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Executives

Marianne Paulsen -

David M. McClanahan - Chief Executive Officer, President and Director

Gary L. Whitlock - Chief Financial Officer and Executive Vice President

C. Gregory Harper - Senior Vice President and Group President of Energy Pipelines & Field Services

Analysts

David Frank

Carl L. Kirst - BMO Capital Markets U.S.

Ali Agha - SunTrust Robinson Humphrey, Inc., Research Division

Faisel Khan - Citigroup Inc, Research Division

Yves Siegel - Crédit Suisse AG, Research Division

John Patrick Moore - Harpswell Capital Management, LLC

CenterPoint Energy (CNP) Q4 2011 Earnings Call February 29, 2012 11:30 AM ET

Operator

Good morning and welcome to CenterPoint Energy's Fourth Quarter And Full Year 2011 Earnings Conference Call with Senior Management. [Operator Instructions] I will now turn the call over to Marianne Paulsen, Director of Investor Relations. Ms. Paulsen?

Marianne Paulsen

Thank you very much, Thea. Good morning, everyone. This is Marianne Paulsen, Director of Investor Relations for CenterPoint Energy. I'd like to welcome you to our fourth quarter and full year 2011 earnings conference call.

Thank you for joining us today. David McClanahan, President and CEO; and Gary Whitlock, Executive Vice President and Chief Financial Officer, will discuss our fourth quarter and full year 2011 results and we'll also provide highlights on other key activities. In addition to David and Gary, we have other members of management with us, who may assist in answering questions following their prepared remarks. Our earnings press release and Form 10-K filed earlier today are posted on our website, which is www.centerpointenergy.com, under the Investors section. This quarter we have created supplemental materials which are also posted under the Investors section of our website. These materials are for informational purposes and we will not be referring to them during prepared remarks. I remind you that any projections or forward-looking statements made during this call are subject to the cautionary statements on forward-looking information in the company's filings with the SEC.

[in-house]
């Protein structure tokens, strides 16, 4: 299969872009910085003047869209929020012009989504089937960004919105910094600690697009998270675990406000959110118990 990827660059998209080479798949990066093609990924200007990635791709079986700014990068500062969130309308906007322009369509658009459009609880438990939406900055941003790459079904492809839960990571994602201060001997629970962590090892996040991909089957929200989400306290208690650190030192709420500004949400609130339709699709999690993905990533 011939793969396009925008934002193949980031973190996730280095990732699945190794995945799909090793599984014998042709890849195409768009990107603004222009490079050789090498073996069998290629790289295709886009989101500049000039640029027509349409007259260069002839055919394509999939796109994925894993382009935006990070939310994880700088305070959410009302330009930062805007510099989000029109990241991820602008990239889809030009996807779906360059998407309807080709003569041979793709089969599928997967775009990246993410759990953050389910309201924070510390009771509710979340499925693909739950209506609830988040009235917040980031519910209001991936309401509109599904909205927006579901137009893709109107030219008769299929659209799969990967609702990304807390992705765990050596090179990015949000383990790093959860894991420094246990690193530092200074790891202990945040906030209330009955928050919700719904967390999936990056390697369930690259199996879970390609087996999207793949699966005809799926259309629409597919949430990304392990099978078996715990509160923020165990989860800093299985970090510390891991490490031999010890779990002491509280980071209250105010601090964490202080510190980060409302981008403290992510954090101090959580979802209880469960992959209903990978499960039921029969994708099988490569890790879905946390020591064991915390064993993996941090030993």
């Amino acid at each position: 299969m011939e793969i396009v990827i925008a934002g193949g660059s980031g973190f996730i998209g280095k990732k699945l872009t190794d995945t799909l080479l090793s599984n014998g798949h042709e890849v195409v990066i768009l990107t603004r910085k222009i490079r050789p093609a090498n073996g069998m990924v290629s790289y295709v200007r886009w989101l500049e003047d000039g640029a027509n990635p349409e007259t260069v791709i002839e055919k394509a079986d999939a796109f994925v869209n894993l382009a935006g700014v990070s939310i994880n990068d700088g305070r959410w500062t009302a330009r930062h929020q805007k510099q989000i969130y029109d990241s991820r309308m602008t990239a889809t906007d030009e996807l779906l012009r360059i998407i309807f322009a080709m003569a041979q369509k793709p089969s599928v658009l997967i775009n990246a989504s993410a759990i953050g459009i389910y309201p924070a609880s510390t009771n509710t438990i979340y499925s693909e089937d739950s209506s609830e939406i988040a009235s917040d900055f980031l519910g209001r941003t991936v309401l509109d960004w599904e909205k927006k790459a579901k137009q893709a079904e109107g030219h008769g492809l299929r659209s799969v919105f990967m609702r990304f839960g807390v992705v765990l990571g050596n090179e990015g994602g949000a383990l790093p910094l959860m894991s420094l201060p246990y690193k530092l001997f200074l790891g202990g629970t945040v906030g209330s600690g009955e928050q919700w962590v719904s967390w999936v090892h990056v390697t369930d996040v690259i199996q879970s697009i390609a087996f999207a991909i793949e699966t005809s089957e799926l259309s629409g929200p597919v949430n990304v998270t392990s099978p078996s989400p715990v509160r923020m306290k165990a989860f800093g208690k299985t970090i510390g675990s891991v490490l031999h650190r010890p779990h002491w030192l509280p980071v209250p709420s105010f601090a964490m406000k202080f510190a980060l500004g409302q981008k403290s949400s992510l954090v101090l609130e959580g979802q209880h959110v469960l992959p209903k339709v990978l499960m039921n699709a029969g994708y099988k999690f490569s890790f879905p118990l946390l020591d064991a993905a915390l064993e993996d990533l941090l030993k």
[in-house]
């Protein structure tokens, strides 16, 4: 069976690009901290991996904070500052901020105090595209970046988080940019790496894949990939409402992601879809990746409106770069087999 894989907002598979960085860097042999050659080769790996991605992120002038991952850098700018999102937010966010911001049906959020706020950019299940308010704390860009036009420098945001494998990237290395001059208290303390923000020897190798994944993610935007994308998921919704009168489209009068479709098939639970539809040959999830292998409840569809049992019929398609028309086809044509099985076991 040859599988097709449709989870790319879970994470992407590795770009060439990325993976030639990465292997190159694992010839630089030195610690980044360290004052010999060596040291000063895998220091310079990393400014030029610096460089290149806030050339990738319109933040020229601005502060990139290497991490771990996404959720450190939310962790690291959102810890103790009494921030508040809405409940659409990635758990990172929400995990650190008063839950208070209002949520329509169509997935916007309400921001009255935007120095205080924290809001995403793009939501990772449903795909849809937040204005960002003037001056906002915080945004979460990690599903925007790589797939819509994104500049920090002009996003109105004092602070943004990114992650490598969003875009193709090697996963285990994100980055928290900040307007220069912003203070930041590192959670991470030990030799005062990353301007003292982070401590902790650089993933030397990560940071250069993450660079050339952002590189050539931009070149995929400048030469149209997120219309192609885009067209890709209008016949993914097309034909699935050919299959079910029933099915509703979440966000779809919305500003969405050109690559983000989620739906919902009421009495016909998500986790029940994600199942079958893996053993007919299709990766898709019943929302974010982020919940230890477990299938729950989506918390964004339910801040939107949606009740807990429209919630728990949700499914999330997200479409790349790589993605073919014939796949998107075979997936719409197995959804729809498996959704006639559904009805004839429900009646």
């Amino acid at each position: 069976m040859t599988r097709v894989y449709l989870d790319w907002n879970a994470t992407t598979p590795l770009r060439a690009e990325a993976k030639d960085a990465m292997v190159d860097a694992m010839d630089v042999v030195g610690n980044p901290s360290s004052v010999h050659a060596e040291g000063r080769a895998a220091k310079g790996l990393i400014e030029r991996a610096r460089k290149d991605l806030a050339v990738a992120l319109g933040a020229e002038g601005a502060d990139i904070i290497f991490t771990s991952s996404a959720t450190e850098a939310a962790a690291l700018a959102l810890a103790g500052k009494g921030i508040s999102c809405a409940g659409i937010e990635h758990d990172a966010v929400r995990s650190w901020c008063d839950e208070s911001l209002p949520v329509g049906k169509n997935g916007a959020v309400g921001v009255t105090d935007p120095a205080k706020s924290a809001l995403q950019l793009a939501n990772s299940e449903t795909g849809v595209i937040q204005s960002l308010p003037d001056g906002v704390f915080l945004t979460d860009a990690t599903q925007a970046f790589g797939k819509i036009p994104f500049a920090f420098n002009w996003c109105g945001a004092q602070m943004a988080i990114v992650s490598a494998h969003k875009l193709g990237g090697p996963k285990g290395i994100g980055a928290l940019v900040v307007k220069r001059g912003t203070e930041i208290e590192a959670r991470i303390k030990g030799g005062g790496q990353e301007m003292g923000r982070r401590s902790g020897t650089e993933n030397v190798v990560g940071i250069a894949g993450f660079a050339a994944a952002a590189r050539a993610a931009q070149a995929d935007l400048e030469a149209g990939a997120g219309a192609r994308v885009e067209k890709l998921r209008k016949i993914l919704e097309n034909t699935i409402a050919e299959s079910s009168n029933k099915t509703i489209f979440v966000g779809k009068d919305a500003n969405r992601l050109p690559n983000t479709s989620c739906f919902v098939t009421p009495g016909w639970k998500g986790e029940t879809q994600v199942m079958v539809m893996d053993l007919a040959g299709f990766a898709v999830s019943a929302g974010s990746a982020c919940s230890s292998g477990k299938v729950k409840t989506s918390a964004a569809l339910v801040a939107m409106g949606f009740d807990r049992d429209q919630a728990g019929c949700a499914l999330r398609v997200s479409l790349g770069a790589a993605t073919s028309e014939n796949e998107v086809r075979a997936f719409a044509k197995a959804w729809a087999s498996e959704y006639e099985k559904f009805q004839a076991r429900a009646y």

Before David begins, I would like to mention that a replay of this call will be available until 6:00 p.m. Central Time through Wednesday, March 7, 2012. To access the replay, please call 1 (855) 859-2056 or (404) 537-3406 and enter the conference ID number 01632104. You can also listen to an online replay of the call through the website that I just mentioned. We will archive the call on CenterPoint Energy's website for at least 1 year.

And with that, I will now turn the call over to David.

David M. McClanahan

Thank you, Marianne. Good morning, ladies and gentlemen. Thank you for joining us today and thank you for your interest in CenterPoint Energy. 2011 was a very good year for the company, 4 of our 5 business units had strong years both operationally and financially. We resolved the long standing issues associated with our 2004 true-up proceeding. And last month, we covered almost $1.7 billion of additional true-up cost through the issuance of securitization bonds. We're pleased this matter is finally behind us and we can now focus our full attention on the future.

This morning, we reported full year earnings of $1.36 billion or $3.17 per diluted share. Excluding the impacts of the true-up proceeding, net income would have been $546 million or $1.27 per diluted share, compared to $442 million or $1.7 per diluted share in 2010. So this was an outstanding year either way you look at it.

Our fourth quarter results were also solid. Net income was $117 million or $0.27 per diluted share compared to $124 million or $0.29 per diluted share for the fourth quarter of 2010. Fourth quarter earnings for 2011, on the same basis as we provide earnings guidance, would have been $0.26 per diluted share. This was above our expectations due principally to a lower effective tax rate associated with state income taxes. Our press release and 10-K provide the details around our financial results this past year. So I won't repeat the specifics.

I will however, summarize the performance of each unit and describe their prospects for 2012 and beyond. Houston Electric had its best year financially. Core operating income was $496 million compared to $427 million in 2010. Fourth quarter income was $62 million, up $6 million from 2010. Last summer's record heat was the biggest driver of Houston Electric's increased income.

In addition, we saw strong growth in Houston with over 45,000 new customers added last year. Our gas LDCs also had a good year. Operating income for the full year was $226 million or about $5 million below the record level of 2010. Fourth quarter income was $73 million compared to $86 million in 2010. While margin growth was modest last year, we were successful in our expense management efforts. As a result, on an overall basis, we earned at or near our authorized rate of return for the second consecutive year.